Also outlined in Minute 319 is a pilot program addressing the issue of ecological restoration in the Colorado River delta. For the program, the US agreed to give Mexico $21 million to be used for construction on Mexican water infrastructure to improve efficiency, to develop programs to enrich the ecology of the delta, and to fund half of the supply of a new pulse flow and base flow in the river. As consideration for the $21 million, Mexico agreed to transfer ownership of 124,000 acre-feet of its deferred water to the US before 2018. The pulse and additional base flow are aimed at increasing water delivery to the delta by 2014. The pulse flow will consist of a single delivery of roughly 100,000 acre-feet of water, followed by 50,000 acre-feet per year of additional base flow. A report about the effects of the additional flows on the delta will be published by 2018. Both governments hope to see hydrological and biological restoration in the delta as a consequence of this pilot program.

Finally, Minute 319 implemented a 50-acre environmental restoration project just south of the US-Mexico border on the Colorado River. Several other proposed projects in environmental restoration, water conservation, and establishing new water sources were listed as potential future endeavors.

 Opposition

Though many view Minute 319 favorably—as headway for fairness in water use and environmental protection—some groups have spoken out against the agreement. Mexico’s National Farmer’s Confederation has united in opposing Minute 319, arguing that the transfer of 124,000 acre-feet of water for $21 million is not in their interest. The organization claims that farmers along the Colorado River in Mexico will not be able to meet the water needs of their crops as a result of the reduction in available water.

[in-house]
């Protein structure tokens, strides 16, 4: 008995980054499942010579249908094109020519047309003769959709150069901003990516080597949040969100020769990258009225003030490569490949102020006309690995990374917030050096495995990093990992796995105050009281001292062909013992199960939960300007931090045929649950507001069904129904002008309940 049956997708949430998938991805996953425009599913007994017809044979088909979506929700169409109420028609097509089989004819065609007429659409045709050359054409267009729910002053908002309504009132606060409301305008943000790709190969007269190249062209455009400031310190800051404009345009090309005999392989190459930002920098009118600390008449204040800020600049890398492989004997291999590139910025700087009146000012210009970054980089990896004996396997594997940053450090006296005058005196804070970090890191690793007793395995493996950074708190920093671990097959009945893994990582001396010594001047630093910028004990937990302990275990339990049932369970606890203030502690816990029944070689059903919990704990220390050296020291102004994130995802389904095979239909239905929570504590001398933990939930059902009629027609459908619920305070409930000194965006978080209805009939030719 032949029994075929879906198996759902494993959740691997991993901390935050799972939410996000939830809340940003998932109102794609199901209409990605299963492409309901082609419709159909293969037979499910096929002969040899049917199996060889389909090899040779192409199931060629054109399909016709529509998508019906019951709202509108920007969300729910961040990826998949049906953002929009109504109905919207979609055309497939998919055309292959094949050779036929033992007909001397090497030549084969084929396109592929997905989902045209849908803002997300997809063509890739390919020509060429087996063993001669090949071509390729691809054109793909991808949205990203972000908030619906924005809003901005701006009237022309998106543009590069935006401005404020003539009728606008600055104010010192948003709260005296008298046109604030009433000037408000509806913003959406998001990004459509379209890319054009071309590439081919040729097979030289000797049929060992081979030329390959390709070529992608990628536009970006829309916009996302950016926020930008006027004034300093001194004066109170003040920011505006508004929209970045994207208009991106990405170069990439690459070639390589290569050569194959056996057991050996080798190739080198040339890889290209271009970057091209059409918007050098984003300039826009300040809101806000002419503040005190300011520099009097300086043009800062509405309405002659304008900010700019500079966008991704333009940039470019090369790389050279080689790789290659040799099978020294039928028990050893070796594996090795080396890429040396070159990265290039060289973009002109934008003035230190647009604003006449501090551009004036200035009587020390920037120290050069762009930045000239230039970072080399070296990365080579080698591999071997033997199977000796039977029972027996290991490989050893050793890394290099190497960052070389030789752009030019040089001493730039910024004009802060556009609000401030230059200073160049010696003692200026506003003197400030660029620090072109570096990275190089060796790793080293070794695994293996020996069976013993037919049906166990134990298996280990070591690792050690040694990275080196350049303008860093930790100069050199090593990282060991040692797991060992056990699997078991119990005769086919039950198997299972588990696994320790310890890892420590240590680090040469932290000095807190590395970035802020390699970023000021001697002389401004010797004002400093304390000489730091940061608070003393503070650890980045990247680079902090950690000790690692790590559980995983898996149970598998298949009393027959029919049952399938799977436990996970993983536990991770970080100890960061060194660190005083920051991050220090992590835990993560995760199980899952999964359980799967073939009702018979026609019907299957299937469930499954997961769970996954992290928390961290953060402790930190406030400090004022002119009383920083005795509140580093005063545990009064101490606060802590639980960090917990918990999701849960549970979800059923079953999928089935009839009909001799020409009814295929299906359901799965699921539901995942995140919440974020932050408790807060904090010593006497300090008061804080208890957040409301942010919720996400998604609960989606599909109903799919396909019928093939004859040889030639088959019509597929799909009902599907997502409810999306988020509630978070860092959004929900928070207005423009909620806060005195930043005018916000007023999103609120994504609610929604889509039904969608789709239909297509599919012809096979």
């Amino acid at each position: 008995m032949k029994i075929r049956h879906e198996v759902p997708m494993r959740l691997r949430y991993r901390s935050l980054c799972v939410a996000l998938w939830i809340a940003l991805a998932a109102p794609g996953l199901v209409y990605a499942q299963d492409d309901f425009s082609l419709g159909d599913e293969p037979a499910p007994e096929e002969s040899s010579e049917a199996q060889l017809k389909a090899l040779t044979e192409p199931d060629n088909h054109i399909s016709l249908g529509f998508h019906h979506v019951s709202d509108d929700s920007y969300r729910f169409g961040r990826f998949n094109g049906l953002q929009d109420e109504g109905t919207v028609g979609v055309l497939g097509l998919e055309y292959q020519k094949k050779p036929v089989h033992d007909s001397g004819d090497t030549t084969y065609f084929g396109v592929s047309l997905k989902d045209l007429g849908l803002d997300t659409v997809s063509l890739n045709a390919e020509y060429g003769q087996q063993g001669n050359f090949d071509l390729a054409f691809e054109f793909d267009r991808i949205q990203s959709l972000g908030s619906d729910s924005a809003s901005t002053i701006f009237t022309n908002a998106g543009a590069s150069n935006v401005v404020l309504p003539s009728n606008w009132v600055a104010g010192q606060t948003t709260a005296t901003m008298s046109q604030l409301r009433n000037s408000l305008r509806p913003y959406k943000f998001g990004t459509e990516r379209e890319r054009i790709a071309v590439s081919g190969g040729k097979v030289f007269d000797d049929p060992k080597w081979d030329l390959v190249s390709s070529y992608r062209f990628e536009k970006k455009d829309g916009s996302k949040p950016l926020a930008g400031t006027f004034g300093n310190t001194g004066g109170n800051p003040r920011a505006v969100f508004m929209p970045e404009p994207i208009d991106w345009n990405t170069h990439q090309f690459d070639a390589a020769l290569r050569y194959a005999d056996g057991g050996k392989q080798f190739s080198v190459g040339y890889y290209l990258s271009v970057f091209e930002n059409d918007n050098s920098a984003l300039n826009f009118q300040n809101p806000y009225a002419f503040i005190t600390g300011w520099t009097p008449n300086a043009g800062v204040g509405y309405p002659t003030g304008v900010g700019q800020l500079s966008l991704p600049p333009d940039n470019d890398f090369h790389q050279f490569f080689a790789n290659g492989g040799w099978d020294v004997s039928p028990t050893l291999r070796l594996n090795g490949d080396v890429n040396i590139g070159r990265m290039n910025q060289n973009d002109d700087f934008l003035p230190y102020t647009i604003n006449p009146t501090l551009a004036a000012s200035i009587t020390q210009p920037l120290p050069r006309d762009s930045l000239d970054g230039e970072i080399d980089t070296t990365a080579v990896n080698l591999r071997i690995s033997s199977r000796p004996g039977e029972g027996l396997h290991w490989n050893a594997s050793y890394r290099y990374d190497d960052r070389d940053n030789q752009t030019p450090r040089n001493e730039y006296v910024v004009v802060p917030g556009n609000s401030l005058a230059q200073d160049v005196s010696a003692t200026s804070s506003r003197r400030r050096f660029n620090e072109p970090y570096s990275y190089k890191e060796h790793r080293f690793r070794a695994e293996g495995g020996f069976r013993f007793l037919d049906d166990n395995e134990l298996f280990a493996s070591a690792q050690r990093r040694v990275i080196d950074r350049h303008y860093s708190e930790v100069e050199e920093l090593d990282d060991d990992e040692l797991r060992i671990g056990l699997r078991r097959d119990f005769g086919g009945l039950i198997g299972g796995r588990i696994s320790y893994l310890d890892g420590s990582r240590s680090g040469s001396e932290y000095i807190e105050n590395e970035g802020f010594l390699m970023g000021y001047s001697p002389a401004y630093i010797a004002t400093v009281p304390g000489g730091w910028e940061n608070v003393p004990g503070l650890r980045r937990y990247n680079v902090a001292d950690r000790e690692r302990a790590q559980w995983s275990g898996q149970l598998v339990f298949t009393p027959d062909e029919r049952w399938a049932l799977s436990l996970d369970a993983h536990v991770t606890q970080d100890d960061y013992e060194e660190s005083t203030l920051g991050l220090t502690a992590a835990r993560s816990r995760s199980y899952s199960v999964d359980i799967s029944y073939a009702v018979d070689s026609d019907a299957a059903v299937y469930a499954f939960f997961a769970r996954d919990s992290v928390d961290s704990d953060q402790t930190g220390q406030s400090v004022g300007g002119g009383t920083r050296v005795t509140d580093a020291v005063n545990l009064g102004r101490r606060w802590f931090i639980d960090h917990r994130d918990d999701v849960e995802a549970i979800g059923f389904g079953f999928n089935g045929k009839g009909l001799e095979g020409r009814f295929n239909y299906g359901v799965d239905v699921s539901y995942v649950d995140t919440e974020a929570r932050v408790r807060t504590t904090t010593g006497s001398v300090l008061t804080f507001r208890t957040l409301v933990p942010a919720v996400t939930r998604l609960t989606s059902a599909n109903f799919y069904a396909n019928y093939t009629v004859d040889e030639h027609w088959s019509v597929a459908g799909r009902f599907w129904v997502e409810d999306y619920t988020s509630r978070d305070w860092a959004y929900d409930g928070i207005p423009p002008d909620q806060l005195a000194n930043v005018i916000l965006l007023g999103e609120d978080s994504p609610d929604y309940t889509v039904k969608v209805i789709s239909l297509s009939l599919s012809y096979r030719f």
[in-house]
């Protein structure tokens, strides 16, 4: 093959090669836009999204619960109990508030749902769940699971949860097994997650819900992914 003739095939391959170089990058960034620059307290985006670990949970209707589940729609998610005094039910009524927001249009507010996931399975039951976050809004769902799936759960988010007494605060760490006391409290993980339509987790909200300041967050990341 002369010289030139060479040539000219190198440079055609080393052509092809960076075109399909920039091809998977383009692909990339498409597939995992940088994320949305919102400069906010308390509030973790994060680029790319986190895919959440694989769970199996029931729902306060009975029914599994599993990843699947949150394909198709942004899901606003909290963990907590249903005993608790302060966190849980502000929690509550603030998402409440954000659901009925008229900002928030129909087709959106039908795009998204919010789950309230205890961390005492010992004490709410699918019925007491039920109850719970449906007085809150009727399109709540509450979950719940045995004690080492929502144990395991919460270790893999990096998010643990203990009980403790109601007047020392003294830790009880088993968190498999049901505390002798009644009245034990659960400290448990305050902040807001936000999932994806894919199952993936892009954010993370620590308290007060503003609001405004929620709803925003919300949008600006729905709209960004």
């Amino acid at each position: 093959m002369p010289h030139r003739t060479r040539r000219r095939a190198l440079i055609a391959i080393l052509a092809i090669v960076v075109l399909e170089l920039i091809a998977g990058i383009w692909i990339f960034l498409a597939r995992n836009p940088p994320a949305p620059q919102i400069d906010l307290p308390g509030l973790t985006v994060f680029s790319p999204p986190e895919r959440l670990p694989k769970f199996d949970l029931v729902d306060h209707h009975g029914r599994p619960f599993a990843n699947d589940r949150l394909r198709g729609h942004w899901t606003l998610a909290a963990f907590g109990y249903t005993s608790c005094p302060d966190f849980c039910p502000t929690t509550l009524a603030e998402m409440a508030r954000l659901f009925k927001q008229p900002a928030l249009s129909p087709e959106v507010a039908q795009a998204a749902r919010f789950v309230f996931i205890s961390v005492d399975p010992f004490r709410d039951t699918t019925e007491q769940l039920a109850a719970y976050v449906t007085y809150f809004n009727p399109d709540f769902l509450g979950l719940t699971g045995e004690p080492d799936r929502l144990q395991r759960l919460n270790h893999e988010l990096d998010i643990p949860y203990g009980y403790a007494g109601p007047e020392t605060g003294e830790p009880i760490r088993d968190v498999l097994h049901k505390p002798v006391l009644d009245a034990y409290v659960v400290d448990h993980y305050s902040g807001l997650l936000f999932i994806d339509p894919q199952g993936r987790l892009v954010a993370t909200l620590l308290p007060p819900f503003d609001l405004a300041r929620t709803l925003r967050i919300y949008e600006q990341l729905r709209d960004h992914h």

Additionally, the California-based Imperial Irrigation District (“IID”), the organization with the largest allotment of Colorado River water in the US, has raised some concern about the distribution of the 124,000 acre-feet of water that will be transferred to the US from Mexico. Currently, the additional water is to be split among Arizona, Nevada, and California, with the entire Californian share going to the California Metropolitan Water District (“CMWD”). IID argues that the CMWD does not have a right to the entire Californian share, and that the water should be split between them. Negotiations over allotment of the extra water have not taken place between the two organizations. IID has expressed interest in the past about storing its own water in Lake Mead to help meet water needs, but it has never been allowed to do so. In light of the additional water to be stored in Lake Mead by Mexico, IID and others have also expressed some concern about decreased production of hydroelectric power and less reliable indication of drought conditions based on Lake Mead’s water level.

Conclusion

There are still details that need to be worked out in implementation, but the overall message of Minute 319 is that the US and Mexico are working together towards restoring the hydrology and biology of the Colorado River Delta. The desert-like landscape that once was a lush and vibrant ecosystem may one day return to something resembling its natural state. Minute 319 is but the first step towards significant environmental restoration